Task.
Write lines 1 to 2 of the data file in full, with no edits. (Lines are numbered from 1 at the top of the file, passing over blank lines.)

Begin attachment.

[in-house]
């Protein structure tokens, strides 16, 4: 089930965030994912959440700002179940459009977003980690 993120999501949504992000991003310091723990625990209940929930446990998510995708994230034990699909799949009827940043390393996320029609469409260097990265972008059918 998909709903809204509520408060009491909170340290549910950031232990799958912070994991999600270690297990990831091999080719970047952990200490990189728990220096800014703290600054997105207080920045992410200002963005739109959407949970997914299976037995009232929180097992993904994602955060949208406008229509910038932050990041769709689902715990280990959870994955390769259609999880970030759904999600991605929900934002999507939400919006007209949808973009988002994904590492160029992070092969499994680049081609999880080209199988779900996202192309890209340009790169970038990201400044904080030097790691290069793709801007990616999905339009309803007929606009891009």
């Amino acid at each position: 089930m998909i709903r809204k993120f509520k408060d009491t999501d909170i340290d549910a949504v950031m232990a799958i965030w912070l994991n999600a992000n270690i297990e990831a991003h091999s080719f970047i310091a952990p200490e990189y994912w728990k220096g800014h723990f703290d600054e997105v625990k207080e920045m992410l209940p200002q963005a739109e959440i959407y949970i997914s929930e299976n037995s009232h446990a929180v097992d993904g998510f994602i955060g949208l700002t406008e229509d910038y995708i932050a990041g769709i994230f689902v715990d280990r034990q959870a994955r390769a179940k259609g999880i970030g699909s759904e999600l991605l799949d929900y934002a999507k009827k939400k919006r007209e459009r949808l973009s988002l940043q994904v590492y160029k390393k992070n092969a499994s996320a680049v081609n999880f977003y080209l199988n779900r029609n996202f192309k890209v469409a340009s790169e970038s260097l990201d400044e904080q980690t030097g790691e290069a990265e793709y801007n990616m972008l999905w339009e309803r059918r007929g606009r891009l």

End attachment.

[in-house]
């Protein structure tokens, strides 16, 4: 089930965030994912959440700002179940459009977003980690 993120999501949504992000991003310091723990625990209940929930446990998510995708994230034990699909799949009827940043390393996320029609469409260097990265972008059918 998909709903809204509520408060009491909170340290549910950031232990799958912070994991999600270690297990990831091999080719970047952990200490990189728990220096800014703290600054997105207080920045992410200002963005739109959407949970997914299976037995009232929180097992993904994602955060949208406008229509910038932050990041769709689902715990280990959870994955390769259609999880970030759904999600991605929900934002999507939400919006007209949808973009988002994904590492160029992070092969499994680049081609999880080209199988779900996202192309890209340009790169970038990201400044904080030097790691290069793709801007990616999905339009309803007929606009891009």